Teen Stealing

Teen stealing can vary from stealing money from parents to shoplifting, or worse. For a rebellious teen stealing may be a way to get back. An out of control teen may steal for the thrill. Learn about teen stealing, what they steal and why.

Teen stealing can take many forms and result from many causes. It can be a one-time occurrence or a seemingly incurable habit. This article provides an overview of teen stealing.

What’s the Proper Word?

It’s important to use the word stealing carefully. There is an age under which a child does not have an understanding of personal property or stealing. Using the word stealing if the child examines or takes someone else’s possessions may not only cause unnecessary friction, but may start something that will cause problems later.

It’s also important, all through life, to distinguish examining something and borrowing something from stealing something. Which word is the right one depends on the circumstances and everybody’s expectations. If child A sees a really cool gadget on child B’s bed and takes it into another room to see it in better light with every intention of returning it, that’s not stealing, even though child A may walk into the room, see that the gadget’s not there, and yell, “Someone stole my gadget!”

Similarly, if a family member keeps a bucket of change and bills out in the open, and another family member suddenly needs bus fare and takes it, intending to put it back when s/he returns, stealing is not the appropriate word. Because misunderstandings happen with trading, swapping, and borrowing, especially in a household with multiple children, it’s really important that there be a shared vocabulary and a shared set of ground rules for how everyone’s possessions are treated.

Why Teens Steal

Teens may steal for many reasons, some more trivial than others. Teen stealing may occur  to support a drug habit. Teen stealing may occur as part of a role in a gang. They may steal to punish someone they don’t like or because they see something that they want, but can’t afford. Some teen stealing is because they like the thrill of getting away with something, and some say that they steal in imitation of video games they have seen, such as “Grand Theft Auto.”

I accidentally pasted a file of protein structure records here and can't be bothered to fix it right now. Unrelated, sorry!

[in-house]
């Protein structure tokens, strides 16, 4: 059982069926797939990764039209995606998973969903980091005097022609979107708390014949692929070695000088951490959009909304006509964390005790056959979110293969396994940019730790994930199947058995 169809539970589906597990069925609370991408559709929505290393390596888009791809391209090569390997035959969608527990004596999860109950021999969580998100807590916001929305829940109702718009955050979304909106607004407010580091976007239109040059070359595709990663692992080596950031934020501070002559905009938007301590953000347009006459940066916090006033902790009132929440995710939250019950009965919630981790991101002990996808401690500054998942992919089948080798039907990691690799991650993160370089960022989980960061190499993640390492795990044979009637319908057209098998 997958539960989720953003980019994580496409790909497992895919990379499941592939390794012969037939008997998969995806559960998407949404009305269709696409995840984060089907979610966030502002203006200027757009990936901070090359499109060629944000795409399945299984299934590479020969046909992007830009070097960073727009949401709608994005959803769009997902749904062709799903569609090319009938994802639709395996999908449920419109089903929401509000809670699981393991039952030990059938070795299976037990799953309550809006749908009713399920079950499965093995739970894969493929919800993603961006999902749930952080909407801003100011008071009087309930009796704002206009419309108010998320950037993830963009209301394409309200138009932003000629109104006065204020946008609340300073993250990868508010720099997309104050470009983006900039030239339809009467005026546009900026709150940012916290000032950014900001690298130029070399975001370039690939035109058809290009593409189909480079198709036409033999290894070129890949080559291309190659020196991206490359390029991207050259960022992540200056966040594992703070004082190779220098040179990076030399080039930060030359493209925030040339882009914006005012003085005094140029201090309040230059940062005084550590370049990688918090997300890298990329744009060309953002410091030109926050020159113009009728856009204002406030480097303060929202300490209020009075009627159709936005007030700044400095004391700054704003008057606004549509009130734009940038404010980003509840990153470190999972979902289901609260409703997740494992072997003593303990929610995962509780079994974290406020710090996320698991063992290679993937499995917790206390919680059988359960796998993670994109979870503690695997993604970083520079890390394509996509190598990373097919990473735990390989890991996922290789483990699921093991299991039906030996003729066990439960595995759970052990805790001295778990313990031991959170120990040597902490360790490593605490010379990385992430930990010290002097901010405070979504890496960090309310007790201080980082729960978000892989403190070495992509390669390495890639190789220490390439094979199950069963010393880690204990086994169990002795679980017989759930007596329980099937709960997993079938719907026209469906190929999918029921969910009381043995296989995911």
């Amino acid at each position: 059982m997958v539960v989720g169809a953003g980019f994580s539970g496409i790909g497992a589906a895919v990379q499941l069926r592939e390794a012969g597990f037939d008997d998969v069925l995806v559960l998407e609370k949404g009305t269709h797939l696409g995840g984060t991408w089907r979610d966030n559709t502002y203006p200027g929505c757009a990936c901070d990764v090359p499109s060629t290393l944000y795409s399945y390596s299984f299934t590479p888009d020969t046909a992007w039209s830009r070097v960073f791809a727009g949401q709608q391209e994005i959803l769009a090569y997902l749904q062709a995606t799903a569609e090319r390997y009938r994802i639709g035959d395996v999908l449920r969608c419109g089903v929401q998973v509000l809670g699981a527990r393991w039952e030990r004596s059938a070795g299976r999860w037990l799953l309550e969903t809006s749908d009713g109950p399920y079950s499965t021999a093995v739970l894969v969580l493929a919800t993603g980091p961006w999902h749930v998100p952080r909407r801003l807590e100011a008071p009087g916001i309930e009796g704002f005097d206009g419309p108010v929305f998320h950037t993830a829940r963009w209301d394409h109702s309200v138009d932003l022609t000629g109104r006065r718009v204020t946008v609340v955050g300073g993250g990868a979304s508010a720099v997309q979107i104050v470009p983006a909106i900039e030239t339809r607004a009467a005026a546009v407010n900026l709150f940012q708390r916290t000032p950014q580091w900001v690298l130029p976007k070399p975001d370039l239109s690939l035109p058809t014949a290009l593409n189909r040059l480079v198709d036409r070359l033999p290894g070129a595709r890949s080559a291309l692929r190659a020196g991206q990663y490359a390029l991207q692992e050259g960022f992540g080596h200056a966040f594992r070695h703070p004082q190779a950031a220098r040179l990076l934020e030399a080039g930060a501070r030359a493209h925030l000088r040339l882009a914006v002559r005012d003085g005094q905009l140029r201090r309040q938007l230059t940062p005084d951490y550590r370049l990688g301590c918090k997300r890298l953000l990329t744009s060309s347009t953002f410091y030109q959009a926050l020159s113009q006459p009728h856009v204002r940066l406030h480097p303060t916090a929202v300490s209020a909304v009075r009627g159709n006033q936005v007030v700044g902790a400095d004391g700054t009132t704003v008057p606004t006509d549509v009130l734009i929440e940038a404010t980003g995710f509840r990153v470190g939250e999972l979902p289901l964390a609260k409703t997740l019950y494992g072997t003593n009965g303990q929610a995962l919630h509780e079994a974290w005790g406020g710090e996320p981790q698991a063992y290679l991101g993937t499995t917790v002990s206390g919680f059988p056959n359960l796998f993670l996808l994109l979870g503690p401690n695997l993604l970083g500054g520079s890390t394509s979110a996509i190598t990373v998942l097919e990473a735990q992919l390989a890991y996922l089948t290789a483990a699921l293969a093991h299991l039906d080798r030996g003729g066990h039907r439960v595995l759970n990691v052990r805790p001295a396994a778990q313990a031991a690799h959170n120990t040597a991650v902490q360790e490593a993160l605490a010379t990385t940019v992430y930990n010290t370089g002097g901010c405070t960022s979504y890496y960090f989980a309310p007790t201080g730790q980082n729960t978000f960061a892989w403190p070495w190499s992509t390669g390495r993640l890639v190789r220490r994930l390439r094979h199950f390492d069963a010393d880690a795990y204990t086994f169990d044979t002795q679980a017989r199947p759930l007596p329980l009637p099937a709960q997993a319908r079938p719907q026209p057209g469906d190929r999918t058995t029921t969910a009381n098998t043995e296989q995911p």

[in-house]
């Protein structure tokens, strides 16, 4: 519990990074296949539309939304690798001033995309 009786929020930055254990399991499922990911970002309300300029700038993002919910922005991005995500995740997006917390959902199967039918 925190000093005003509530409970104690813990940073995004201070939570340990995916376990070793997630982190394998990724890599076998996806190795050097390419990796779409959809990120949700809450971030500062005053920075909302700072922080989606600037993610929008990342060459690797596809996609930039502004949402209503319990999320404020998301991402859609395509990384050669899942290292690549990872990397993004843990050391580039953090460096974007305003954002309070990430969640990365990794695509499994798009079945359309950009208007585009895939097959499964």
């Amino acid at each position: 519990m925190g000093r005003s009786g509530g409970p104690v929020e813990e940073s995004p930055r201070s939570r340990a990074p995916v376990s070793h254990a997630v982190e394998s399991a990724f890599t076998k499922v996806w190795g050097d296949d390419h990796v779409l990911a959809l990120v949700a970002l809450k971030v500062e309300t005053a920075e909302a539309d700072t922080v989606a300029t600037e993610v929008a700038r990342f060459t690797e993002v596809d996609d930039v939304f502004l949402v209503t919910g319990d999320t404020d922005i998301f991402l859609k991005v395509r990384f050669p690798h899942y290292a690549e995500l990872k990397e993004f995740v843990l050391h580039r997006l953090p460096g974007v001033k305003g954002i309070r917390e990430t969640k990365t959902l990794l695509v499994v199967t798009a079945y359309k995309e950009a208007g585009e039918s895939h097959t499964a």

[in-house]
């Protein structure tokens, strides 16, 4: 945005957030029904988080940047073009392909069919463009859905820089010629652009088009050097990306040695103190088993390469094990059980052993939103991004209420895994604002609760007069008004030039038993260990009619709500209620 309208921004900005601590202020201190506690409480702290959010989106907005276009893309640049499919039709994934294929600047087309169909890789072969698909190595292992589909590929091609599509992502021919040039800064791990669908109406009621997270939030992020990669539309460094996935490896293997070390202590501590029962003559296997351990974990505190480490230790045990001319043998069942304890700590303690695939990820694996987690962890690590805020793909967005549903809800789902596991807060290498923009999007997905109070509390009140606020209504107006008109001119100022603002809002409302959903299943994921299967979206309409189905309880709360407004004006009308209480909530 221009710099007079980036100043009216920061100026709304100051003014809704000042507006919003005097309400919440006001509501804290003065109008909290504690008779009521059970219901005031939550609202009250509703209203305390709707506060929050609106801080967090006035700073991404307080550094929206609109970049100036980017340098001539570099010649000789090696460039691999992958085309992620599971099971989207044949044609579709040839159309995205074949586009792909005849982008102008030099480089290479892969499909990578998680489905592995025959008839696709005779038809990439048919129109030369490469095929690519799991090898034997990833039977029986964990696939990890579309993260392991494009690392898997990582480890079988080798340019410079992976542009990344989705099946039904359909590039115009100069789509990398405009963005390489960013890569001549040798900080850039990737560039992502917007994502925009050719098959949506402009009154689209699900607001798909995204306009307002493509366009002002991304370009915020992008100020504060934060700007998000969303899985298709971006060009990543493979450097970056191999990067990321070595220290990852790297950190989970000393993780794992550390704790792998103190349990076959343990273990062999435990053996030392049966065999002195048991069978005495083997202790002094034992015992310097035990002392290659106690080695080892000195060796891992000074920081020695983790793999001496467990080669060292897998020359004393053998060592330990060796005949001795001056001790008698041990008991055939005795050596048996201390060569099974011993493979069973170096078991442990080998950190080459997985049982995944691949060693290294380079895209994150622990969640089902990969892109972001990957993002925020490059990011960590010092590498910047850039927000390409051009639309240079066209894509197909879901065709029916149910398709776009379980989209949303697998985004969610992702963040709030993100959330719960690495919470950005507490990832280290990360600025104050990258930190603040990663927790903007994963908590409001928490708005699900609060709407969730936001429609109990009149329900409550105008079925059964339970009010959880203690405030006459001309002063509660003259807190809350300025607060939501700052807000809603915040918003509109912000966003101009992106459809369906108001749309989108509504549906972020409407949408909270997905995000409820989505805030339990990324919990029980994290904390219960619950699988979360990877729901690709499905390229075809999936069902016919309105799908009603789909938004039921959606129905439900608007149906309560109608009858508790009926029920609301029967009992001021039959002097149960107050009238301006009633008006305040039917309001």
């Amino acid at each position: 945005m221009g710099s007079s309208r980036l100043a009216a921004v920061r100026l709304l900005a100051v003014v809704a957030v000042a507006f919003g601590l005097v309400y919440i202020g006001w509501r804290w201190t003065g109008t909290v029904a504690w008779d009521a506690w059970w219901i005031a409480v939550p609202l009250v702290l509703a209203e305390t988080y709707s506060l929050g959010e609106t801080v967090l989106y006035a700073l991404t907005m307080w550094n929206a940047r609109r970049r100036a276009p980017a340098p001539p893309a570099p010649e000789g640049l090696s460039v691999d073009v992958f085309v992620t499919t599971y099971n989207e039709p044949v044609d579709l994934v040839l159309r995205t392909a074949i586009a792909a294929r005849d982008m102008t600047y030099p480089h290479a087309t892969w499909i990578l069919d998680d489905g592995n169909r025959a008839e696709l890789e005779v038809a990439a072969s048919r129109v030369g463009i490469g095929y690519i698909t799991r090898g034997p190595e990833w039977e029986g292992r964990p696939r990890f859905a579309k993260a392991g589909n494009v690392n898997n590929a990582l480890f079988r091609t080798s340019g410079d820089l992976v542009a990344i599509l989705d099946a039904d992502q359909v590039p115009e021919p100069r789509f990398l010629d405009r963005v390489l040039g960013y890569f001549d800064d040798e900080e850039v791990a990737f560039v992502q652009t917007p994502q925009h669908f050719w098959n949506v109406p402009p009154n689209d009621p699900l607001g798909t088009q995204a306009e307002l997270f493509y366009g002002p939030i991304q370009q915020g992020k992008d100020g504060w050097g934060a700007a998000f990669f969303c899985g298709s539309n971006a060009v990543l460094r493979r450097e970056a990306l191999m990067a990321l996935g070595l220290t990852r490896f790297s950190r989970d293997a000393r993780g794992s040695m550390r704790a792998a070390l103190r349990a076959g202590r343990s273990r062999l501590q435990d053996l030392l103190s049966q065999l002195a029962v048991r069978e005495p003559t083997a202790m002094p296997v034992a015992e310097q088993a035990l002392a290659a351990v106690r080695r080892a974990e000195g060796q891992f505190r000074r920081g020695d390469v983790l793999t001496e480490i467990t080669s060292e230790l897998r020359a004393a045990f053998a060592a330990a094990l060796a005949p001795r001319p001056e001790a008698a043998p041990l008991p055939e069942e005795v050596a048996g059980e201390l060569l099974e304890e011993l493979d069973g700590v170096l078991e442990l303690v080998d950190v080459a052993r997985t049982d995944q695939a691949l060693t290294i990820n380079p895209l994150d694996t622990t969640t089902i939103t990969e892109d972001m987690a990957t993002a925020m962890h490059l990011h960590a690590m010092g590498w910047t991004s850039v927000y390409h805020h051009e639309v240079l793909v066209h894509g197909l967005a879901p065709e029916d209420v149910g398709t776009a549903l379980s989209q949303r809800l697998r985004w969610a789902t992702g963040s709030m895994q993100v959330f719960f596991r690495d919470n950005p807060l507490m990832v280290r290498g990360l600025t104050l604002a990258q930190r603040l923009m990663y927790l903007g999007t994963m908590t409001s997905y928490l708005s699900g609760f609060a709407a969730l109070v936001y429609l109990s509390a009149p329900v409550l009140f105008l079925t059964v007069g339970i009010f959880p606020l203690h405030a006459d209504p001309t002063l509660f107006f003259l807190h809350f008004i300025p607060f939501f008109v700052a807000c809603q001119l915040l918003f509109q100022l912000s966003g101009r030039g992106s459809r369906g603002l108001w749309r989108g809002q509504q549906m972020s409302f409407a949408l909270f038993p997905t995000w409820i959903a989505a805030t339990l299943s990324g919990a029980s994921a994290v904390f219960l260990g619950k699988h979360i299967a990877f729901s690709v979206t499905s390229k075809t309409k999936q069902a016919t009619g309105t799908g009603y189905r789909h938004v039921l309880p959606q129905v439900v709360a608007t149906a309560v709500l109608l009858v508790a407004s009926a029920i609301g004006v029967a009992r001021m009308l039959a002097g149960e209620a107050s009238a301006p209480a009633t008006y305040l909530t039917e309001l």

Some people feel that they are entitled or owed, and that the thing that they take is justice or payback for what they’ve suffered. About a third of shoplifters are depressed, and the fact that they tend to steal around the holidays or their birthdays suggests that they are trying to make up to themselves for what they have not received from external sources. Peer pressure can also play a role in teen stealing and teen shoplifting: 66 percent of teens say they hang around with teens who they know shoplift, according to the National Association for Shoplifting Prevention (NASP). But for many teens, they don’t actually know why they shoplift.

Teen stealing may be a symptom of kleptomania. A kleptomaniac is someone with a mental disorder that presents them with an irresistible urge to steal. Some teen stealing may be the result of the teen following in their parents footsteps. The National Crime Prevention Council reports that around 24 percent of shoplifters are teens, aged 13 to 17. This suggests that most shoplifters are adults, and it’s reasonable to expect that some of these adults are known by teens to be shoplifters and are involved in setting a bad example. Shoplifting, and perhaps other types of theft, may also become a teen addiction. More than half of adult shoplifters say that they started in their teens, according to NASP

What Teens Steal

There are any number of things that teens steal: money, gadgets, bicycles, video games, cars, drugs, and credit cards are a few of the items.Teen stealing happens in unlocked cars, from family members and relatives, and shoplifting. They may also download or share music, videos, videogames, and software without paying for it. Clothes and jewelry are other targets for teen stealing, as are food items, such as candy.



Related Article: Teen Anger >>